I recently had the opportunity to guest post on Jennifer Davidson’s Cooking Blog. For me it was more than just providing her with an article. I found some delicious recipes – and they looked scrumptious!!! The great instructions and helpful images make it easy to follow, even for the most novice of cooks.
It’s no secret – I am a big fan of cupcakes and never to full to indulge in one. I am yet to find theÂ best recipe for the basic vanilla cupcake but I love trying them out, so don’t reallyÂ mind! Besides, with so many flavors available why stick with Vanilla?!
Once you start eating these, warm and fluffy from the pan, itâ€™s hard to stop. Theyâ€™re great for weekend breakfasts, but just as good for afternoon tea. The kids love to help me with them, waiting for the bubbles to appear in the hot batter and judging the perfect moment to flip them over in the pan. If you canâ€™t get hold of self-raising wholemeal flour, use plain fine wholemeal flour with 2 teaspoons of baking powder added.
Prep time: 5 mins
Cook Time: 1 min
|250g self-raising wholemeal flour|
|A pinch of baking powder|
|A pinch of sea salt|
|25g caster sugar|
|2 medium eggs|
|About 275ml milk|
|50g butter, melted|
|A little sunflower oil|
|A pinch of ground cinnamon (optional)|
|Jam, honey or macerated fruit, (optional)|
How To Cook
Sift the flour, baking powder and salt into a large bowl and stir inÂ the sugar. Make a well in the centre and break in the eggs. Pour inÂ about half the milk. Whisk, gently at first, and then as you start toÂ get a thick paste, add more milk and the melted butter. Beat untilÂ you get a creamy batter a little thicker than double cream â€“ youÂ might not need all the milk.
Put a large, heavy-based frying pan or a flat griddle over a medium-highÂ heat. Add a few drops of oil and rub with a thick wad of kitchen paper to oil the pan very lightly. Pour (or â€˜dropâ€™) a scant tablespoon of batter into the pan â€“ to get a disc about the size of a digestive biscuit; you should be able to fit 4 or 5 in the pan.
After about a minute, little bubbles will start to appear on the surfaceÂ of the drop scones. As soon as they cover the surface, flip the sconesÂ over with a spatula â€“ be warned, the first batch may stick. Cook theÂ other side for 40â€“60 seconds or so, then transfer the drop scones toÂ a warm plate and cover them with a clean tea towel so they stay softÂ â€“ or hand them over to those waiting eagerly to get stuck in.
Cook the remaining drop scones in the same way, adjusting the heatÂ level if they start browning too quickly and re-oiling the pan withÂ kitchen paper as necessary.
To serve, top with a little butter and sprinkle with some sugar, andÂ a fine dusting of cinnamon, if you like. Or serve buttered and spreadÂ with jam, honey or macerated fruit. Eat quickly, while still hot.
Sultana and lemon drop scones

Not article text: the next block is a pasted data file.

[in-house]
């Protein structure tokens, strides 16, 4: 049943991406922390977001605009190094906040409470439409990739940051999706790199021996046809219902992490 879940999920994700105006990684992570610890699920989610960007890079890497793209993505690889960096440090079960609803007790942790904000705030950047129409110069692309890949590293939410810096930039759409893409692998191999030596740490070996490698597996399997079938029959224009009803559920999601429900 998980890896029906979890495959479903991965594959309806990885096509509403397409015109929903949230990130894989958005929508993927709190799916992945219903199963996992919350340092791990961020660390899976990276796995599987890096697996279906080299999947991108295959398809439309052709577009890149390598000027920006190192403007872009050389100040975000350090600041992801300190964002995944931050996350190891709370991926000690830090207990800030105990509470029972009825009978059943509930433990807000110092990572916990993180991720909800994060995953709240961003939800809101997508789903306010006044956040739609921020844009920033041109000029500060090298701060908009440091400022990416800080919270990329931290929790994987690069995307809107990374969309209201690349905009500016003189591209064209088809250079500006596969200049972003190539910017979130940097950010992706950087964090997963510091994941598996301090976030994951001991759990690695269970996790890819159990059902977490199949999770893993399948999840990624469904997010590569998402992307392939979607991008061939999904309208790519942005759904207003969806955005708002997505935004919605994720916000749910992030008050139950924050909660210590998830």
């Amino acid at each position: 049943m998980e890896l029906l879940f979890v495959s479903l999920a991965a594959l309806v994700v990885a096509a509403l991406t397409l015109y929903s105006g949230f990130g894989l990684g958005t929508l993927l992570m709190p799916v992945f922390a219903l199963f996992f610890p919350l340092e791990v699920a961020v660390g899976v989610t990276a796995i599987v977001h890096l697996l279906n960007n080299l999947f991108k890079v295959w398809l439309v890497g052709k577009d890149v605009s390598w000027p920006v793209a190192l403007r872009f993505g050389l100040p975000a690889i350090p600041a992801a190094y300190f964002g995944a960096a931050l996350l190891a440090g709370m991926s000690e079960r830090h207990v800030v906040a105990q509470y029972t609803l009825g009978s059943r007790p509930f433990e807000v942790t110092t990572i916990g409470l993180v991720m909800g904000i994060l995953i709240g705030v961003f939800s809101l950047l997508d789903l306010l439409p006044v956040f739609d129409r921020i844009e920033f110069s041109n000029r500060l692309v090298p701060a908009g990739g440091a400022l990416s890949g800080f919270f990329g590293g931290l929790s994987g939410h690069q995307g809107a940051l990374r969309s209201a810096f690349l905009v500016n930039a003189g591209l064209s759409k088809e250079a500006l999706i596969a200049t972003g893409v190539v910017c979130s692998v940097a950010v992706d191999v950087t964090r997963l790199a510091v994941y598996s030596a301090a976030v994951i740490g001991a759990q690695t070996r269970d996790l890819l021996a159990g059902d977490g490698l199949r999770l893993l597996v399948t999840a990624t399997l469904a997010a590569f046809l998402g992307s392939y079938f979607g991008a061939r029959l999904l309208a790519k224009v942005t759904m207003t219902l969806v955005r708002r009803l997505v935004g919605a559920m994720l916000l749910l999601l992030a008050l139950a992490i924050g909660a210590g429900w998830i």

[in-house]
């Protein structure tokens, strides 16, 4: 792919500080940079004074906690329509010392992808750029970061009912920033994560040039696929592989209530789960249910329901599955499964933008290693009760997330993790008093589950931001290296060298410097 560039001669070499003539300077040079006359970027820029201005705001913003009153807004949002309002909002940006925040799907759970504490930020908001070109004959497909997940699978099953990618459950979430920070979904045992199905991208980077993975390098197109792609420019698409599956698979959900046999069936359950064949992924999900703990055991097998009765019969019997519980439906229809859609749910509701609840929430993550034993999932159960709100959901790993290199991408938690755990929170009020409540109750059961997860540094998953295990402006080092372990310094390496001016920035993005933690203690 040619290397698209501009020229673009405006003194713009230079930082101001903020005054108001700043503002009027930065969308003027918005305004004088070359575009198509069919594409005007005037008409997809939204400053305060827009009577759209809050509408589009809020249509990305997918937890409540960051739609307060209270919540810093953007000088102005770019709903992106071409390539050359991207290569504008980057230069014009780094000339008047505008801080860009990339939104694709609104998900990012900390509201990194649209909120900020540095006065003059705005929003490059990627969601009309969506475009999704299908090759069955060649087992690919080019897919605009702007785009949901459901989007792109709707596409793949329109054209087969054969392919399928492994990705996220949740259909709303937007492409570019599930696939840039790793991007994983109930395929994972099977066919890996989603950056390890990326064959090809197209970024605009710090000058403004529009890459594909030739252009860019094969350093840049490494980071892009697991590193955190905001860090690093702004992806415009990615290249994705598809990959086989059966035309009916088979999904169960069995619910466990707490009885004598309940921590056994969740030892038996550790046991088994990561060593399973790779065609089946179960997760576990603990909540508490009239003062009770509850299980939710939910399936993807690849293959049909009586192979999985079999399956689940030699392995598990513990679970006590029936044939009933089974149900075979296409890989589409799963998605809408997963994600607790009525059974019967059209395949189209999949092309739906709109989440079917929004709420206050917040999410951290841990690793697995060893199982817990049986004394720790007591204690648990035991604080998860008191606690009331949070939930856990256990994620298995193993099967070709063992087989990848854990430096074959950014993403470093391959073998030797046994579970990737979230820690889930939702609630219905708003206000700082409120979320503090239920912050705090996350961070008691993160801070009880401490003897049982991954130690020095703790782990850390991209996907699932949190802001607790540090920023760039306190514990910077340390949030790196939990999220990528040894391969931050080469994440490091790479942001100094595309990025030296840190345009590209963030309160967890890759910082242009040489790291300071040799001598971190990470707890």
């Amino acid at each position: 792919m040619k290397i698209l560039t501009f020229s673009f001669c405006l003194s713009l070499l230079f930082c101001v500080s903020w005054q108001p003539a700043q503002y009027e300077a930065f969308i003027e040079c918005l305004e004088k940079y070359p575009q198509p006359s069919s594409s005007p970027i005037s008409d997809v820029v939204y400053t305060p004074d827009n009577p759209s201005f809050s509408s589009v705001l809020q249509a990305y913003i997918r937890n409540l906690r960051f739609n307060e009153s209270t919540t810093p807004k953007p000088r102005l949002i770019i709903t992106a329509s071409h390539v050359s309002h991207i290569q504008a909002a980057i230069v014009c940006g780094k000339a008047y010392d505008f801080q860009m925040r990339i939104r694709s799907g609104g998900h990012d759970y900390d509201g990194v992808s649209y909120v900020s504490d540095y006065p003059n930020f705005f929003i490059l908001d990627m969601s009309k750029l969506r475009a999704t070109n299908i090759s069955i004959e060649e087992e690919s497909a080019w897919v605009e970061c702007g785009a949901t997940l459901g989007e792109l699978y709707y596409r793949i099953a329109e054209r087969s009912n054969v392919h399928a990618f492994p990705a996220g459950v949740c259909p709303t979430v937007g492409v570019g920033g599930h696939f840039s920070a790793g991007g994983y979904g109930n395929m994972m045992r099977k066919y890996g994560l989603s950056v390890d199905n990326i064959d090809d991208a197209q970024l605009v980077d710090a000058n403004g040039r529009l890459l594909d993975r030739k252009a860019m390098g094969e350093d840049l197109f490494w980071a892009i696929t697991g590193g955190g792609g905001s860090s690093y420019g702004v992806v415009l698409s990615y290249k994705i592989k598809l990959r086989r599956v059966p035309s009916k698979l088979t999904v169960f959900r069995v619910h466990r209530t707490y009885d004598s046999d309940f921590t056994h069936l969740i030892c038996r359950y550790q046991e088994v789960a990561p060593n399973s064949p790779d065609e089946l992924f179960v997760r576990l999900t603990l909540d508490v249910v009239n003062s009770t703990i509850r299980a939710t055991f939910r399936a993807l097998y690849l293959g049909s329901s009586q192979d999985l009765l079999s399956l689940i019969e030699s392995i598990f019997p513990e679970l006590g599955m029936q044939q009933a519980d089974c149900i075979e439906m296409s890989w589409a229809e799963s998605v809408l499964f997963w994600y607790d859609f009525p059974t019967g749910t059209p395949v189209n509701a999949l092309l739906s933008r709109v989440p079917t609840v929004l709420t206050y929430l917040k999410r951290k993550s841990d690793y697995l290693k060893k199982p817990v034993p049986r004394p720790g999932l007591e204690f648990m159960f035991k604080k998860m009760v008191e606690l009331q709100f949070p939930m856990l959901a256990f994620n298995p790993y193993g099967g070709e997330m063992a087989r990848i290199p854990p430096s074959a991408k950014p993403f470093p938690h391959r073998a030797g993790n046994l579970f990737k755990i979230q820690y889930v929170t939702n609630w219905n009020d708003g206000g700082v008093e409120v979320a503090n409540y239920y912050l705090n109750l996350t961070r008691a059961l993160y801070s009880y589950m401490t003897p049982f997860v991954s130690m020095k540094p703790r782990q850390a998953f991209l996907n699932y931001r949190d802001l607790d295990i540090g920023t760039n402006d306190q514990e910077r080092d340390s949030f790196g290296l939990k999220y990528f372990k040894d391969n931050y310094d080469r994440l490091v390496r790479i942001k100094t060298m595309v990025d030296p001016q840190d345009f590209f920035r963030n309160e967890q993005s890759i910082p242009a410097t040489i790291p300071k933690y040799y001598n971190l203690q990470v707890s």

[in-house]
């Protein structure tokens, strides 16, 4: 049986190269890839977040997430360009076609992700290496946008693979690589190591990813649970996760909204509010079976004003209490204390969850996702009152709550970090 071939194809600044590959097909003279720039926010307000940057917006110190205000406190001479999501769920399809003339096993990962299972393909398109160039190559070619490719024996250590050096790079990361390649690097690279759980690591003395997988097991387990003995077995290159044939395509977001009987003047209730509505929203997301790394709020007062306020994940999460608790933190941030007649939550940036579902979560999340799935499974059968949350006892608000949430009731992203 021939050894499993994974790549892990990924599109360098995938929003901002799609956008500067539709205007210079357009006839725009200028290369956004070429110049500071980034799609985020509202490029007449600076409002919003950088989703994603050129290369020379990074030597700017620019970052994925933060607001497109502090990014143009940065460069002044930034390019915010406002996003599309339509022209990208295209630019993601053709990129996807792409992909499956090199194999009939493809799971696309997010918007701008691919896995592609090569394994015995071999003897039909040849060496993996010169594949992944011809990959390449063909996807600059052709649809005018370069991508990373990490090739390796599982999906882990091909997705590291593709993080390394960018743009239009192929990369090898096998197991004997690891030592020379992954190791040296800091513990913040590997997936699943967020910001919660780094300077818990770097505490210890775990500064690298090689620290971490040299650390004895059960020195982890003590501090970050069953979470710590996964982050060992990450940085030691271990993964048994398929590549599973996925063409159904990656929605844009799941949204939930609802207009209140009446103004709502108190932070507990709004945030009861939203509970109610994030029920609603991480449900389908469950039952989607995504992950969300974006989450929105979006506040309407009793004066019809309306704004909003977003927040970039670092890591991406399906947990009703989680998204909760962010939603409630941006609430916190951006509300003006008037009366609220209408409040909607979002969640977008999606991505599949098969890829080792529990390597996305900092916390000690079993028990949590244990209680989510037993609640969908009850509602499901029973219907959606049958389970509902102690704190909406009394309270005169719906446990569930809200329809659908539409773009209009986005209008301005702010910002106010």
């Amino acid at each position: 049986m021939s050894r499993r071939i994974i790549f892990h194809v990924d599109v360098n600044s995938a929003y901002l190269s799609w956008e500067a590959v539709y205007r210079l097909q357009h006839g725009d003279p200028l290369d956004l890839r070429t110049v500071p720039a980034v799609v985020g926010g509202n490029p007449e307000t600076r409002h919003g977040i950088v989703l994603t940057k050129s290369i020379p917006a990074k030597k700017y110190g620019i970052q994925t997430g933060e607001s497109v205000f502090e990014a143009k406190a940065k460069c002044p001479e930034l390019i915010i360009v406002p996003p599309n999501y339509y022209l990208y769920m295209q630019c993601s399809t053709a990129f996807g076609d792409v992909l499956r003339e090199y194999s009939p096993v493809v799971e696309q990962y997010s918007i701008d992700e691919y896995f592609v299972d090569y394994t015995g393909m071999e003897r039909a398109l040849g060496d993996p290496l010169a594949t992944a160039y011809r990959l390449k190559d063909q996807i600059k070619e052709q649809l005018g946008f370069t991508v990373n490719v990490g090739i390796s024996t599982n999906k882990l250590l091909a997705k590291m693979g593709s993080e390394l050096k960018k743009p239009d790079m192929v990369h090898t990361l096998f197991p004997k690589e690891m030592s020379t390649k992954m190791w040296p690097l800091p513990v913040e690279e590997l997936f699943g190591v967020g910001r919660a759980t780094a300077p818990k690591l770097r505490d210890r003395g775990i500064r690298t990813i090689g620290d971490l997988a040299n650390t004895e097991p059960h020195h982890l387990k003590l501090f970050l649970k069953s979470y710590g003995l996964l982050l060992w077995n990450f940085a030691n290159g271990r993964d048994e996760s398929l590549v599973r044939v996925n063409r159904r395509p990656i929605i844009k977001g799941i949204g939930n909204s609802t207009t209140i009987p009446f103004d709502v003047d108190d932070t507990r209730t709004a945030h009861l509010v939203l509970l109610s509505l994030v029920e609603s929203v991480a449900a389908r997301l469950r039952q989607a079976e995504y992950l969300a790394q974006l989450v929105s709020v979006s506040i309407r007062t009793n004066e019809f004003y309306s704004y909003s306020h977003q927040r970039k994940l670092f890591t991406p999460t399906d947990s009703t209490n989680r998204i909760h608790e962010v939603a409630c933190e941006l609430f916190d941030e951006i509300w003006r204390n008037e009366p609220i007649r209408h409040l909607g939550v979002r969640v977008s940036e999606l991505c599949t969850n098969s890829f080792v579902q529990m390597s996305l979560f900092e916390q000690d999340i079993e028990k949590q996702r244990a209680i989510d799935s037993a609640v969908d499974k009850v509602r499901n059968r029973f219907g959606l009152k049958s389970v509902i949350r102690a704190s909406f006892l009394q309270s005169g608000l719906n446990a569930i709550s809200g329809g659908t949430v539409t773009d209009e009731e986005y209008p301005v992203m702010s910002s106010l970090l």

Add a little grated lemon zest to the batter and an extra 10g sugar.Â Sprinkle some sultanas or raisins on to the scones as they cook.
Savoury drop scones
Omit the sugar. Add about 50g grated Cheddar and a twist of blackÂ pepper to the batter, and maybe a couple of finely diced cookedÂ bacon rashers. Very good as a quick supper with baked beans.
Vanillekipferl aka Vanilla Crescents originated in Vienna, Austria.
They are traditionally made at Christmas time, but thanks to their popularity can be enjoyed at any time during the year. they can be found in Viennese Coffee shops or Bakery. But personally, I find there is nothing better than baking your own Christmas Cookies 🙂
The origins of the crescent shape go back to the time of the Austro-Hungarian Empire. They are said to have been created in the shape of the Turkish crescent to celebrate successfully having avoided an invasion by the Ottoman Turks. Whether this legend is true or not, most Austrians simply enjoy the taste of these christmas biscuits with a cup of mulled wine or hot chocolate!
|Pinch of Salt|
|alternativly use 40g ground Hazelnuts
and 40g ground Almonds
|1||Vanillabean (or eqv. paste)|
|Confectioner’s Sugar to toss (at end)|
Mix Confectioner’s Sugar, ground Walnuts and salt together. Make a trough in the middle and beat in the egg yolks and add the Vanilla. Cut the cold Butter into small pieces and spread it over the edge and knead it quickly into a smooth dough. Roll the dough into a ball and wrap it with foil and stick it in the fridge. Leave it to rest in the fridge for about 30mins.
Preheat the oven at 170 °C. Take the chilled dough out of the fridge. Form it into little balls, which you then mould into little crescents. Ideally, they should all be around the same size to insure the same baking time. Place the little crescents on a baking try lined with parchment paper and bake for 12 to 15 mins. They should barely be browned…. too brown and its overcooked and will be too crunchy. We are aiming for a soft, melty type of feel for these vanilla crescents.
Toss the still warm (but not hot, as they will break apart) vanilla crescents gently in confectioner’s sugar.